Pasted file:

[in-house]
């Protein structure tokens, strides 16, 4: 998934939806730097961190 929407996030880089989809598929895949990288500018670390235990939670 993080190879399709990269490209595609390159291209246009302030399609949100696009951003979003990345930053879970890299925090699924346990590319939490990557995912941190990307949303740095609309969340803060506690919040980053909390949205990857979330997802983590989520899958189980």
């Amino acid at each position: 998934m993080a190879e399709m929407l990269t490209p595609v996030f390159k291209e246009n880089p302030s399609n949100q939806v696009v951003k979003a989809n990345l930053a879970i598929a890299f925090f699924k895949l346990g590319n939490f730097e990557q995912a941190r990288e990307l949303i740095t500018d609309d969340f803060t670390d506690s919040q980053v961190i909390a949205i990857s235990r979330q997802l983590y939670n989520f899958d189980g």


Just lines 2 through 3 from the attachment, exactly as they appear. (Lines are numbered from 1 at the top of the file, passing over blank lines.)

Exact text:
């Protein structure tokens, strides 16, 4: 998934939806730097961190 929407996030880089989809598929895949990288500018670390235990939670 993080190879399709990269490209595609390159291209246009302030399609949100696009951003979003990345930053879970890299925090699924346990590319939490990557995912941190990307949303740095609309969340803060506690919040980053909390949205990857979330997802983590989520899958189980």
């Amino acid at each position: 998934m993080a190879e399709m929407l990269t490209p595609v996030f390159k291209e246009n880089p302030s399609n949100q939806v696009v951003k979003a989809n990345l930053a879970i598929a890299f925090f699924k895949l346990g590319n939490f730097e990557q995912a941190r990288e990307l949303i740095t500018d609309d969340f803060t670390d506690s919040q980053v961190i909390a949205i990857s235990r979330q997802l983590y939670n989520f899958d189980g």